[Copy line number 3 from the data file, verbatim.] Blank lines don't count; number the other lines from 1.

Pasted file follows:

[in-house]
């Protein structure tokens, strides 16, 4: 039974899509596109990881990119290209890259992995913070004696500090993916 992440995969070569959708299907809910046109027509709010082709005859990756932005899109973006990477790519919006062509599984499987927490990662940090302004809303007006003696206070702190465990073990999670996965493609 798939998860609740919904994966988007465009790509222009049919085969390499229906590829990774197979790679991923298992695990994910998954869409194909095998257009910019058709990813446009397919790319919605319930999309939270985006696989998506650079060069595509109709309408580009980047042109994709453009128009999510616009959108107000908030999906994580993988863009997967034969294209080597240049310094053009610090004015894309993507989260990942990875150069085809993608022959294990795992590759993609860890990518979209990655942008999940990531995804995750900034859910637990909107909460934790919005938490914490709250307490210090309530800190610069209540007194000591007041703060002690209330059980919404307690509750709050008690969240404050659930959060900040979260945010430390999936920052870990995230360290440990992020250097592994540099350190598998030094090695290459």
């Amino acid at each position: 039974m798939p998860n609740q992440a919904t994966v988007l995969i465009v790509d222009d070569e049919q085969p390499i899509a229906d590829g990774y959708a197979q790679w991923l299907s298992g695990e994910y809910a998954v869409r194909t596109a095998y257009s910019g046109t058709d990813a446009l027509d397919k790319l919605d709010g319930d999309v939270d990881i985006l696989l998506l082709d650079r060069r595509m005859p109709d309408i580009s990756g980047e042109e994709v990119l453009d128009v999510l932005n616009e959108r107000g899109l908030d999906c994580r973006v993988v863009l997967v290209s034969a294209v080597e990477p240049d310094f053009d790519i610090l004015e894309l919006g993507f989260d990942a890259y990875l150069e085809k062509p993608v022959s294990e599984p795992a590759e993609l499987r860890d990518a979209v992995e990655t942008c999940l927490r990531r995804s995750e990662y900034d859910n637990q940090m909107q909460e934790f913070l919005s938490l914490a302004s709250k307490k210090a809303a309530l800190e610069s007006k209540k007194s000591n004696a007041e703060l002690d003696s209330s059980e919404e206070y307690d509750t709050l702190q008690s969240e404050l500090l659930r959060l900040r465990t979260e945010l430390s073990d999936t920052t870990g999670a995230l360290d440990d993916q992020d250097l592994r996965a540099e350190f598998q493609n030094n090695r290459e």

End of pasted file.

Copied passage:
């Amino acid at each position: 039974m798939p998860n609740q992440a919904t994966v988007l995969i465009v790509d222009d070569e049919q085969p390499i899509a229906d590829g990774y959708a197979q790679w991923l299907s298992g695990e994910y809910a998954v869409r194909t596109a095998y257009s910019g046109t058709d990813a446009l027509d397919k790319l919605d709010g319930d999309v939270d990881i985006l696989l998506l082709d650079r060069r595509m005859p109709d309408i580009s990756g980047e042109e994709v990119l453009d128009v999510l932005n616009e959108r107000g899109l908030d999906c994580r973006v993988v863009l997967v290209s034969a294209v080597e990477p240049d310094f053009d790519i610090l004015e894309l919006g993507f989260d990942a890259y990875l150069e085809k062509p993608v022959s294990e599984p795992a590759e993609l499987r860890d990518a979209v992995e990655t942008c999940l927490r990531r995804s995750e990662y900034d859910n637990q940090m909107q909460e934790f913070l919005s938490l914490a302004s709250k307490k210090a809303a309530l800190e610069s007006k209540k007194s000591n004696a007041e703060l002690d003696s209330s059980e919404e206070y307690d509750t709050l702190q008690s969240e404050l500090l659930r959060l900040r465990t979260e945010l430390s073990d999936t920052t870990g999670a995230l360290d440990d993916q992020d250097l592994r996965a540099e350190f598998q493609n030094n090695r290459e």